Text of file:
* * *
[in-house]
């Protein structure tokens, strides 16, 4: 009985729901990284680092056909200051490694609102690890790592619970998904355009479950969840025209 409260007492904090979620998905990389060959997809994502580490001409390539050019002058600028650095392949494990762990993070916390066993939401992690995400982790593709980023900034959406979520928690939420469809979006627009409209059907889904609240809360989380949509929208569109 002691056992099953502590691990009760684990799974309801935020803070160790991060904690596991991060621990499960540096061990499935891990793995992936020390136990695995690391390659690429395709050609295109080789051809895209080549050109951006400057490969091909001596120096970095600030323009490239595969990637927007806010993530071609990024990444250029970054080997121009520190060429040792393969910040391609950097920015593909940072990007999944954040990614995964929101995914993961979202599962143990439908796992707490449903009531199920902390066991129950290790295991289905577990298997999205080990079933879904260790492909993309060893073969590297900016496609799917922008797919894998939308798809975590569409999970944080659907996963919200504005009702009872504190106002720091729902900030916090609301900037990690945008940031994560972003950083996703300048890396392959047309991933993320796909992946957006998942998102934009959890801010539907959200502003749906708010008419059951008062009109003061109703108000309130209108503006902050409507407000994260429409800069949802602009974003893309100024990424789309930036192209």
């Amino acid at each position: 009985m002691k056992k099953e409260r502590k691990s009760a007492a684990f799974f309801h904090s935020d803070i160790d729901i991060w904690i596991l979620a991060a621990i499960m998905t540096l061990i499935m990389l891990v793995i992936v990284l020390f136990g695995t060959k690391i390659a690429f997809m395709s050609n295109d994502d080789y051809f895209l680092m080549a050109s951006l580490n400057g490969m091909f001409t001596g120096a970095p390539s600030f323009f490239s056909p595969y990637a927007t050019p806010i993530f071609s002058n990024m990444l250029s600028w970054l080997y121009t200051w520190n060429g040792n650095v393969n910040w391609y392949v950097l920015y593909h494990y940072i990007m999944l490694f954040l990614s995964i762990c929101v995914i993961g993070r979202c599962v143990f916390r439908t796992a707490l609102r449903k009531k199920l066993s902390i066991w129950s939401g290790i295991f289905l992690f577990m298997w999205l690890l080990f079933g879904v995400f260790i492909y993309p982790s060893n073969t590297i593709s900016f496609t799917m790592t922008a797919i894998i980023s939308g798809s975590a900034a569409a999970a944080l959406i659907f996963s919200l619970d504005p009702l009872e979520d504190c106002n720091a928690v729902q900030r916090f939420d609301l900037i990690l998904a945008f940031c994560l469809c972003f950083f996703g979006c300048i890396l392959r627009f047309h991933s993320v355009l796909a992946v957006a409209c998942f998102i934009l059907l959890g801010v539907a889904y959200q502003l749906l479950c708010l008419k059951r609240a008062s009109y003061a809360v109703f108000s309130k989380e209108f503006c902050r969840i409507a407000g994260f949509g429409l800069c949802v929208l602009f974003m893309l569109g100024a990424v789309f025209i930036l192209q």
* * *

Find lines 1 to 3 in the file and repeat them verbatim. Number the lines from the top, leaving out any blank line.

[in-house]
């Protein structure tokens, strides 16, 4: 009985729901990284680092056909200051490694609102690890790592619970998904355009479950969840025209 409260007492904090979620998905990389060959997809994502580490001409390539050019002058600028650095392949494990762990993070916390066993939401992690995400982790593709980023900034959406979520928690939420469809979006627009409209059907889904609240809360989380949509929208569109 002691056992099953502590691990009760684990799974309801935020803070160790991060904690596991991060621990499960540096061990499935891990793995992936020390136990695995690391390659690429395709050609295109080789051809895209080549050109951006400057490969091909001596120096970095600030323009490239595969990637927007806010993530071609990024990444250029970054080997121009520190060429040792393969910040391609950097920015593909940072990007999944954040990614995964929101995914993961979202599962143990439908796992707490449903009531199920902390066991129950290790295991289905577990298997999205080990079933879904260790492909993309060893073969590297900016496609799917922008797919894998939308798809975590569409999970944080659907996963919200504005009702009872504190106002720091729902900030916090609301900037990690945008940031994560972003950083996703300048890396392959047309991933993320796909992946957006998942998102934009959890801010539907959200502003749906708010008419059951008062009109003061109703108000309130209108503006902050409507407000994260429409800069949802602009974003893309100024990424789309930036192209």
């Amino acid at each position: 009985m002691k056992k099953e409260r502590k691990s009760a007492a684990f799974f309801h904090s935020d803070i160790d729901i991060w904690i596991l979620a991060a621990i499960m998905t540096l061990i499935m990389l891990v793995i992936v990284l020390f136990g695995t060959k690391i390659a690429f997809m395709s050609n295109d994502d080789y051809f895209l680092m080549a050109s951006l580490n400057g490969m091909f001409t001596g120096a970095p390539s600030f323009f490239s056909p595969y990637a927007t050019p806010i993530f071609s002058n990024m990444l250029s600028w970054l080997y121009t200051w520190n060429g040792n650095v393969n910040w391609y392949v950097l920015y593909h494990y940072i990007m999944l490694f954040l990614s995964i762990c929101v995914i993961g993070r979202c599962v143990f916390r439908t796992a707490l609102r449903k009531k199920l066993s902390i066991w129950s939401g290790i295991f289905l992690f577990m298997w999205l690890l080990f079933g879904v995400f260790i492909y993309p982790s060893n073969t590297i593709s900016f496609t799917m790592t922008a797919i894998i980023s939308g798809s975590a900034a569409a999970a944080l959406i659907f996963s919200l619970d504005p009702l009872e979520d504190c106002n720091a928690v729902q900030r916090f939420d609301l900037i990690l998904a945008f940031c994560l469809c972003f950083f996703g979006c300048i890396l392959r627009f047309h991933s993320v355009l796909a992946v957006a409209c998942f998102i934009l059907l959890g801010v539907a889904y959200q502003l749906l479950c708010l008419k059951r609240a008062s009109y003061a809360v109703f108000s309130k989380e209108f503006c902050r969840i409507a407000g994260f949509g429409l800069c949802v929208l602009f974003m893309l569109g100024a990424v789309f025209i930036l192209q």